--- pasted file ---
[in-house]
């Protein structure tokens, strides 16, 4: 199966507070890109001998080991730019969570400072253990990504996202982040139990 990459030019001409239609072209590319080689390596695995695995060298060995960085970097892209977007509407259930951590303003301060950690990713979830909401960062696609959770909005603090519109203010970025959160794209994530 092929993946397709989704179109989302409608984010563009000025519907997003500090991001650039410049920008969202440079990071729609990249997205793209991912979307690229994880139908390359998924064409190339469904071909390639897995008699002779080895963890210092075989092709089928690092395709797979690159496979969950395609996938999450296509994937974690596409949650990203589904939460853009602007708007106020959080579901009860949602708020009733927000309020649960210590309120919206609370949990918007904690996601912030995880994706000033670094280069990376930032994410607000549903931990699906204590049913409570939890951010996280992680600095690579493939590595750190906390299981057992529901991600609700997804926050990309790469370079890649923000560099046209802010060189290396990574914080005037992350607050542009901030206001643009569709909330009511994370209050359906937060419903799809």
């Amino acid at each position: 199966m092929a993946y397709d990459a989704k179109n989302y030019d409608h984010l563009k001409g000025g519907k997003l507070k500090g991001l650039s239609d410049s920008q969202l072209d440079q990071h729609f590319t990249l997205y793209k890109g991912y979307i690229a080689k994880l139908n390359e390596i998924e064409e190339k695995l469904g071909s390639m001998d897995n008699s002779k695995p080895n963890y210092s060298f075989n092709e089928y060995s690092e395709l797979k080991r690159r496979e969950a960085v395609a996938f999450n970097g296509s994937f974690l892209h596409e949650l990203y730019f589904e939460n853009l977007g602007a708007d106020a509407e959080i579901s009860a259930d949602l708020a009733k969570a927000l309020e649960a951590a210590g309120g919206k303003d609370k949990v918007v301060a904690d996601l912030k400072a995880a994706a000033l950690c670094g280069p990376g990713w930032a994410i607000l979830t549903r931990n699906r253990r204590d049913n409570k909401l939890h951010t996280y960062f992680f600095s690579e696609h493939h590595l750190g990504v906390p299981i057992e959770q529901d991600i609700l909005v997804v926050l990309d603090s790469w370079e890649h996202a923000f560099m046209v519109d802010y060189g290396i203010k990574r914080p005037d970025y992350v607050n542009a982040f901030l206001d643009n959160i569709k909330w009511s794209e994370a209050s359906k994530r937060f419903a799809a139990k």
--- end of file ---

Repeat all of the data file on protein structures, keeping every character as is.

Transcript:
[in-house]
């Protein structure tokens, strides 16, 4: 199966507070890109001998080991730019969570400072253990990504996202982040139990 990459030019001409239609072209590319080689390596695995695995060298060995960085970097892209977007509407259930951590303003301060950690990713979830909401960062696609959770909005603090519109203010970025959160794209994530 092929993946397709989704179109989302409608984010563009000025519907997003500090991001650039410049920008969202440079990071729609990249997205793209991912979307690229994880139908390359998924064409190339469904071909390639897995008699002779080895963890210092075989092709089928690092395709797979690159496979969950395609996938999450296509994937974690596409949650990203589904939460853009602007708007106020959080579901009860949602708020009733927000309020649960210590309120919206609370949990918007904690996601912030995880994706000033670094280069990376930032994410607000549903931990699906204590049913409570939890951010996280992680600095690579493939590595750190906390299981057992529901991600609700997804926050990309790469370079890649923000560099046209802010060189290396990574914080005037992350607050542009901030206001643009569709909330009511994370209050359906937060419903799809």
């Amino acid at each position: 199966m092929a993946y397709d990459a989704k179109n989302y030019d409608h984010l563009k001409g000025g519907k997003l507070k500090g991001l650039s239609d410049s920008q969202l072209d440079q990071h729609f590319t990249l997205y793209k890109g991912y979307i690229a080689k994880l139908n390359e390596i998924e064409e190339k695995l469904g071909s390639m001998d897995n008699s002779k695995p080895n963890y210092s060298f075989n092709e089928y060995s690092e395709l797979k080991r690159r496979e969950a960085v395609a996938f999450n970097g296509s994937f974690l892209h596409e949650l990203y730019f589904e939460n853009l977007g602007a708007d106020a509407e959080i579901s009860a259930d949602l708020a009733k969570a927000l309020e649960a951590a210590g309120g919206k303003d609370k949990v918007v301060a904690d996601l912030k400072a995880a994706a000033l950690c670094g280069p990376g990713w930032a994410i607000l979830t549903r931990n699906r253990r204590d049913n409570k909401l939890h951010t996280y960062f992680f600095s690579e696609h493939h590595l750190g990504v906390p299981i057992e959770q529901d991600i609700l909005v997804v926050l990309d603090s790469w370079e890649h996202a923000f560099m046209v519109d802010y060189g290396i203010k990574r914080p005037d970025y992350v607050n542009a982040f901030l206001d643009n959160i569709k909330w009511s794209e994370a209050s359906k994530r937060f419903a799809a139990k």